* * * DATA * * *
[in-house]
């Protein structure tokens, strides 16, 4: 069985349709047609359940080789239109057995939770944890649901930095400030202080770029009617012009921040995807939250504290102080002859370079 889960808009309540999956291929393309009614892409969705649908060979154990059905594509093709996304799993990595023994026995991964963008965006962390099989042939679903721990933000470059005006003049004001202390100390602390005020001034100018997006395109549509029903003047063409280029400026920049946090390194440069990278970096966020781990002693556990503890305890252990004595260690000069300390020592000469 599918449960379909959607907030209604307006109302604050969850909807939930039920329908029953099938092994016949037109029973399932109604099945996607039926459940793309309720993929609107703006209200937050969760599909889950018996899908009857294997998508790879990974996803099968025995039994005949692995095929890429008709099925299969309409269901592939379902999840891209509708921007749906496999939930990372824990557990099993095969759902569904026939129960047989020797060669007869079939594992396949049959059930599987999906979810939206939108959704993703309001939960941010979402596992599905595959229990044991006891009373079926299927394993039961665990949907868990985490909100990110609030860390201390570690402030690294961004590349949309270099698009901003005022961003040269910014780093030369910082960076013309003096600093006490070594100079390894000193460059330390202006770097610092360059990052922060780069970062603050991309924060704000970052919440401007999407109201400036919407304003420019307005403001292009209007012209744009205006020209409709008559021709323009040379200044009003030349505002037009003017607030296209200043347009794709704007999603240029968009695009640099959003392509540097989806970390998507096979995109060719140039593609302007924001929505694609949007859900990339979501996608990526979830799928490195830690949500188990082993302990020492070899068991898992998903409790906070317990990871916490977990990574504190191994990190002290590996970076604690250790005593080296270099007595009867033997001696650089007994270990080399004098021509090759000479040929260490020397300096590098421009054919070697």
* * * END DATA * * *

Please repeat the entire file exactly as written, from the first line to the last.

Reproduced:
[in-house]
């Protein structure tokens, strides 16, 4: 069985349709047609359940080789239109057995939770944890649901930095400030202080770029009617012009921040995807939250504290102080002859370079 889960808009309540999956291929393309009614892409969705649908060979154990059905594509093709996304799993990595023994026995991964963008965006962390099989042939679903721990933000470059005006003049004001202390100390602390005020001034100018997006395109549509029903003047063409280029400026920049946090390194440069990278970096966020781990002693556990503890305890252990004595260690000069300390020592000469 599918449960379909959607907030209604307006109302604050969850909807939930039920329908029953099938092994016949037109029973399932109604099945996607039926459940793309309720993929609107703006209200937050969760599909889950018996899908009857294997998508790879990974996803099968025995039994005949692995095929890429008709099925299969309409269901592939379902999840891209509708921007749906496999939930990372824990557990099993095969759902569904026939129960047989020797060669007869079939594992396949049959059930599987999906979810939206939108959704993703309001939960941010979402596992599905595959229990044991006891009373079926299927394993039961665990949907868990985490909100990110609030860390201390570690402030690294961004590349949309270099698009901003005022961003040269910014780093030369910082960076013309003096600093006490070594100079390894000193460059330390202006770097610092360059990052922060780069970062603050991309924060704000970052919440401007999407109201400036919407304003420019307005403001292009209007012209744009205006020209409709008559021709323009040379200044009003030349505002037009003017607030296209200043347009794709704007999603240029968009695009640099959003392509540097989806970390998507096979995109060719140039593609302007924001929505694609949007859900990339979501996608990526979830799928490195830690949500188990082993302990020492070899068991898992998903409790906070317990990871916490977990990574504190191994990190002290590996970076604690250790005593080296270099007595009867033997001696650089007994270990080399004098021509090759000479040929260490020397300096590098421009054919070697």